The other investment Leto made was to get in character as Rayon before he even go the role. Director Jean-Marc Vallée says he “never met Jared Leto. I met Rayon; I don’t know Leto. Jared never showed me Jared. During our first meeting he was Rayon, and he tried to seduce me. He was so into the character, and had dressed as Rayon.”

Leto stayed in character throughout the film, something that impressed his colleagues, including Matthew McConaughey, who says, “Some people may have been put off with Jared’s ideal of being in-character the entire time. Well, too bad, it was good for him and it was good for me; it would have been easy for an actor to caricaturize in this role, but Jared kept Rayon grounded in her eccentricities. Jared went for ‘human,’ and that made him so much easier to act with, and more truthful.”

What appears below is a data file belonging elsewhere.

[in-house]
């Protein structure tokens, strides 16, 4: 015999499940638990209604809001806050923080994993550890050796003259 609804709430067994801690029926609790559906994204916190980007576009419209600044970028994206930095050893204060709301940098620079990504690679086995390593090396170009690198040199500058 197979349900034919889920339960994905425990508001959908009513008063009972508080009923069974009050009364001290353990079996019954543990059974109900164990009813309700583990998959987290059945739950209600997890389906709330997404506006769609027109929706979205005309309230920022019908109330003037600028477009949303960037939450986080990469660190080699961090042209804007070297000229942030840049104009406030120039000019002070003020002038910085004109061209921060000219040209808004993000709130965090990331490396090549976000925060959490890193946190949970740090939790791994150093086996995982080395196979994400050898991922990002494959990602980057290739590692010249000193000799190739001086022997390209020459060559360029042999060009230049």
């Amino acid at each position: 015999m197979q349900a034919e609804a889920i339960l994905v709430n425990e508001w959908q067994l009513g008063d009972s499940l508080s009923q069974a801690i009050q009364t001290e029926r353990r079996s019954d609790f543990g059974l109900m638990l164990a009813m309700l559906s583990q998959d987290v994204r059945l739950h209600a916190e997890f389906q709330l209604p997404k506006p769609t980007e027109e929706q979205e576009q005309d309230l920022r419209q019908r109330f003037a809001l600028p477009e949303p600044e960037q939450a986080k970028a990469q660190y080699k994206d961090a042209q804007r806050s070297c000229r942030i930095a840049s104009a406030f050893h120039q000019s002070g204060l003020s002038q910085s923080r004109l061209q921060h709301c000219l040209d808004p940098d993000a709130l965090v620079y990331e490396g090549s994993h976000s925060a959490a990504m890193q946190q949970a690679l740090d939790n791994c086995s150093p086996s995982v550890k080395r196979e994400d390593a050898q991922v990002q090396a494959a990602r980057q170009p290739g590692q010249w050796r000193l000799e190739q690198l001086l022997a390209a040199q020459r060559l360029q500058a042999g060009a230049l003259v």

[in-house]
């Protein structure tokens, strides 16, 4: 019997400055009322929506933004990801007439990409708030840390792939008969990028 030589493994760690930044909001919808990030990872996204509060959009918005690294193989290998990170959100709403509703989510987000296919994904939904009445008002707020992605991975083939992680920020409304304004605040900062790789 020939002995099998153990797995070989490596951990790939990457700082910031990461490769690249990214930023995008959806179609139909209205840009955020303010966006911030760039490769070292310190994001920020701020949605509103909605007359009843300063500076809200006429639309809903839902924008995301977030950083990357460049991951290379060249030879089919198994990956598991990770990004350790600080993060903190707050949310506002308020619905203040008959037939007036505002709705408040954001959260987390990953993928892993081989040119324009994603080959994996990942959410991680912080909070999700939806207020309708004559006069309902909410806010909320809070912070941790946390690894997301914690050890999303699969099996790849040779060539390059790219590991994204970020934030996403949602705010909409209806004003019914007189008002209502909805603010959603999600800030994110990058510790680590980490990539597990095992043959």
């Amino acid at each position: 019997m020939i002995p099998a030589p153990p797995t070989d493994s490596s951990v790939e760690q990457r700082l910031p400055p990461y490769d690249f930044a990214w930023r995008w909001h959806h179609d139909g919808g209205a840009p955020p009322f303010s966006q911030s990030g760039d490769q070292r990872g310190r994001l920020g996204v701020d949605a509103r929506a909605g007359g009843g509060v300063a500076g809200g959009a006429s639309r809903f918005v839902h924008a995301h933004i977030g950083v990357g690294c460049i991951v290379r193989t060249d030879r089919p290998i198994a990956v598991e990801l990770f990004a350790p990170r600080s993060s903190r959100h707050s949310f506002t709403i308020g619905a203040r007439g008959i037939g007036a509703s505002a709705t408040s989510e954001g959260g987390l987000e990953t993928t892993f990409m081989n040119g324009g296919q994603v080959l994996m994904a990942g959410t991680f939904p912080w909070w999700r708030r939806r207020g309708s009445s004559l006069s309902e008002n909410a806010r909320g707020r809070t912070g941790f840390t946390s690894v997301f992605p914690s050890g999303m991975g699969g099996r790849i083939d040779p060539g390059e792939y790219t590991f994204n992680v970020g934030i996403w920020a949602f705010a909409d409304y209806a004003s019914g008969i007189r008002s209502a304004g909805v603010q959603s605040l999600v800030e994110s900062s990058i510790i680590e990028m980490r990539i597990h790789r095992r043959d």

We caught up with the actor turned rock star (his band Thirty Seconds to Mars, has sold more than 10 million albums so far), to talk about the film, the woman, and the reaction as Dallas Buyers Club hits theaters.

The Advocate: Dallas Buyers Club is a remarkably moving film. I love the film, from beginning to end. What about this film drew you back to acting?
Jared Leto: Well I fell in love with the character first-off. And, you know it was a combination of elements. It was Matthew, who’s doing some really wonderful work in his career right now, with the director Jean-Marc, who’s terrific. And this is a really special story, I felt like there were too many things that I couldn’t say no to.